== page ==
Time and time again, history has proven that third-world economies have no bottom, no matter the amount or severity of sanctions. So long as China and Russia keep backing the Iranian regime, and as long as energy resources are in high demand world-wide, they will likely never be stopped without resorting to war.

WASHINGTON — The United States has determined that the Islamic
Revolutionary Guard Corps was directing Iran’s state-owned oil sector.

The U.S. Treasury Departrment said the state-owned National Iranian Oil Co. was controlled by IRGC, which was helping the firm bypass international sanctions on Teheran’s energy sector.

Treasury said IRGC was increasing its control over National Iranian Oil as the elite military sought clients for Iran’s sanctioned crude oil exports.

“Under the current Iranian regime, the IRGC’s influence has grown within NIOC,” Treasury said on Sept. 24.

Full article: Iran’s elite commando force running oil sector, bypassing sanctions (World Tribune)

Armada of British naval power massing in the Gulf as Israel prepares an Iran strike

An armada of US and British naval power is massing in the Persian Gulf in the belief that Israel is considering a pre-emptive strike against Iran’s covert nuclear weapons programme.

Battleships, aircraft carriers, minesweepers and submarines from 25 nations are converging on the strategically important Strait of Hormuz in an unprecedented show of force as Israel and Iran move towards the brink of war.

Western leaders are convinced that Iran will retaliate to any attack by attempting to mine or blockade the shipping lane through which passes around 18 million barrels of oil every day, approximately 35 per cent of the world’s petroleum traded by sea.

Full article: Armada of British naval power massing in the Gulf as Israel prepares an Iran strike (The Telegraph)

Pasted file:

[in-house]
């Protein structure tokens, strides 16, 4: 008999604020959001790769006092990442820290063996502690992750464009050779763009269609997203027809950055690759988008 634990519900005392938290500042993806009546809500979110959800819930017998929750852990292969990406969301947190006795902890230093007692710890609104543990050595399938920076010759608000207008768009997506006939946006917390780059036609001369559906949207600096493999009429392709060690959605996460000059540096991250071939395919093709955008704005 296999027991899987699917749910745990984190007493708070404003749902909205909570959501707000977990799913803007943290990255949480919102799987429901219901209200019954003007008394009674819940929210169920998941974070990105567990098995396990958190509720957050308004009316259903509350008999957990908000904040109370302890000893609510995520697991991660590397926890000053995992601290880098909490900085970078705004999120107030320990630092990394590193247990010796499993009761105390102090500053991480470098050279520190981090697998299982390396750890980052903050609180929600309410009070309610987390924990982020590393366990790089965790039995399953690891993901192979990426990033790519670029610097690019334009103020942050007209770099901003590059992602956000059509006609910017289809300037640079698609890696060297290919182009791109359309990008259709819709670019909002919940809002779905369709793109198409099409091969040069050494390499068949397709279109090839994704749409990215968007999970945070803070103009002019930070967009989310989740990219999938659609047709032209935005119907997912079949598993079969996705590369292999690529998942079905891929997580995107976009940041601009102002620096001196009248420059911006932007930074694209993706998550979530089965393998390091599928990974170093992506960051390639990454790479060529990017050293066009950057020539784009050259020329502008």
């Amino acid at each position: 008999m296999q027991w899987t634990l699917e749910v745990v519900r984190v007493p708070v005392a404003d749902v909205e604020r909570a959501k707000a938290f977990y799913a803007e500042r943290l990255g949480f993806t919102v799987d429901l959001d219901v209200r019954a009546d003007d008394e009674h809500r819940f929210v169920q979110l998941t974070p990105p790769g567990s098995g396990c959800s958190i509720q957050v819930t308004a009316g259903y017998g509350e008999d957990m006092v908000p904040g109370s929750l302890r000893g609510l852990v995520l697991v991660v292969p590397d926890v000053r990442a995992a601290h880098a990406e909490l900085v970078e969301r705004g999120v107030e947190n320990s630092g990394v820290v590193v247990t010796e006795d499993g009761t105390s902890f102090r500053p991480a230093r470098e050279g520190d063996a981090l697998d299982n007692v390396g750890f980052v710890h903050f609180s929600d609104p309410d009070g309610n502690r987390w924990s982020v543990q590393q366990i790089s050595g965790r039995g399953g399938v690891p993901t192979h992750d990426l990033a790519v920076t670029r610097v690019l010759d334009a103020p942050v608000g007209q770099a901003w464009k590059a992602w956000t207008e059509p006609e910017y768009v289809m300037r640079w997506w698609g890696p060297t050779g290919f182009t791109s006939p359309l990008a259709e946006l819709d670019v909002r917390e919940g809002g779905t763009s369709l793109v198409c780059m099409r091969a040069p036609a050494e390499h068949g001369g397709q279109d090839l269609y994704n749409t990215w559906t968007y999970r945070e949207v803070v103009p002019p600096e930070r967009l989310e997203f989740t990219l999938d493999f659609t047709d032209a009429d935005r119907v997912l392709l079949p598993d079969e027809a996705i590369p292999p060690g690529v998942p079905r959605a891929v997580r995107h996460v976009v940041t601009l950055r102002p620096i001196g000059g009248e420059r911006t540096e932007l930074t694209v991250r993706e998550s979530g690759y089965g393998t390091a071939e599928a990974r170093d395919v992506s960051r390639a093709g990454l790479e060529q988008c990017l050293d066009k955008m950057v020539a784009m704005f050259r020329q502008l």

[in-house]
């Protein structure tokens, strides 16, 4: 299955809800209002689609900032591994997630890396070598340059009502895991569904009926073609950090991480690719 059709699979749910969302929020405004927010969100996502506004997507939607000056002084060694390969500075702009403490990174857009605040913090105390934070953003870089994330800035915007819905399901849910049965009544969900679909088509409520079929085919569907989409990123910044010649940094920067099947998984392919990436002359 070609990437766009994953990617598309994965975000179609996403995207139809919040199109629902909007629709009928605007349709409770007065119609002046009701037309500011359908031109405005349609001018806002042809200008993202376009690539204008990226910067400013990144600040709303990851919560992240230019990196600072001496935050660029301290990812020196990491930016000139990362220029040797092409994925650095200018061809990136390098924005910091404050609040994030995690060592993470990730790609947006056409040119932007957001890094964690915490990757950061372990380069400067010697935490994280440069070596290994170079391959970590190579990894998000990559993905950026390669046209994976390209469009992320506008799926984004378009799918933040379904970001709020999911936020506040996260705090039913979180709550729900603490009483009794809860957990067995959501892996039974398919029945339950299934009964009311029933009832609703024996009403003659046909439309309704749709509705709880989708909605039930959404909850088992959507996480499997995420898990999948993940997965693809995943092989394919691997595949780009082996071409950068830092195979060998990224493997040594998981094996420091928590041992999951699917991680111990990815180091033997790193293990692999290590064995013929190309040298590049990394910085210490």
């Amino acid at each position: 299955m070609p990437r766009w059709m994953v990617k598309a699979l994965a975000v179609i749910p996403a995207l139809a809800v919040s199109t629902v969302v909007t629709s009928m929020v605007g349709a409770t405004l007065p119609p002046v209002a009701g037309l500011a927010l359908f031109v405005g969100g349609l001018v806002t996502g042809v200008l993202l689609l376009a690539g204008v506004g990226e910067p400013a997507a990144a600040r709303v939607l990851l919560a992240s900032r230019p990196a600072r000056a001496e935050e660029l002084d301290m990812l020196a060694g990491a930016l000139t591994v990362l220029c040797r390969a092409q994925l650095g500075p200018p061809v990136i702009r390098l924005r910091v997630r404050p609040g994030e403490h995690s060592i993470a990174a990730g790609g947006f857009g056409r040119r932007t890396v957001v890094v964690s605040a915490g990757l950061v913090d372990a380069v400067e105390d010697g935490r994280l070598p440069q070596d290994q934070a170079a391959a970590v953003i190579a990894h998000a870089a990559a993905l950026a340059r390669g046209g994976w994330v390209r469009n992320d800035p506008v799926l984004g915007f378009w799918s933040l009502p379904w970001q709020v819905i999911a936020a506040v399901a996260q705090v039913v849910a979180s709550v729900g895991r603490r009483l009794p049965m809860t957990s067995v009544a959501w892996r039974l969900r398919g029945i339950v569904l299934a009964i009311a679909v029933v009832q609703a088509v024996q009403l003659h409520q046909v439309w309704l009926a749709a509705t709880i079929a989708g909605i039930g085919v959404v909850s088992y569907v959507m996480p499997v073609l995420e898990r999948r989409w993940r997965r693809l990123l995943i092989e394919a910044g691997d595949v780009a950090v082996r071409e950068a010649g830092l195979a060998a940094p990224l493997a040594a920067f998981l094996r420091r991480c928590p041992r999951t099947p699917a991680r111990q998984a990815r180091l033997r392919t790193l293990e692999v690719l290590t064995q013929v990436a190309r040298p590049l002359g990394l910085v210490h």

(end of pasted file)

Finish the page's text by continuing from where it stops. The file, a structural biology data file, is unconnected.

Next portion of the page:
EU welcomes Russia’s accession to WTO

For those that have thoroughly followed developments on Russia in great detail like a hawk, they realize that underlying factors making the Soviet Union communist have never changed, as evidenced by its engineered collapse. Since then, we have been given New Lies for Old in thinking they were a backwards nation striving for democracy. Through a Perestroika Deception during the last few decades they have appeared legitimate and now have been legitimized via duped and/or cooperative nations.The best example of what’s to come from Russia is to look towards China. They formally joined the WTO on Dec. 11, 2001 and look how far 11 years has brought them on the world stage politically and militarily due to their sharp rise in economic gains.

When they start tightening the screws on us as China has done via economic warfare (buying our debt and yet capable of pulling the plug at any moment) or worse, we can’t say we weren’t warned. The United States has been compromised.

Meet the superpower that never was truly gone. The bear is back.

Russia becomes last large economy to agree to global trade rules.

The European Commission has welcomed Russia’s admission today to the World Trade Organization as a “major step” that offers “plenty of business opportunities for both Russian and European companies”.

Karel De Gucht, the European commissioner for trade, said that Russia’s accession – which comes 19 years after it began talks with the global trade body – was “a major step for Russia’s further integration into the world economy”.

Russia, which has a population of 140 million and is a leading exporter of oil and gas, is the 156th country to join the World Trade Organization (WTO) and the last large economy to join the body, which sets trade rules and helps to resolve trade disputes. According to the WTO, Russia’s accession means that 97% of all world trade will now take place between its members.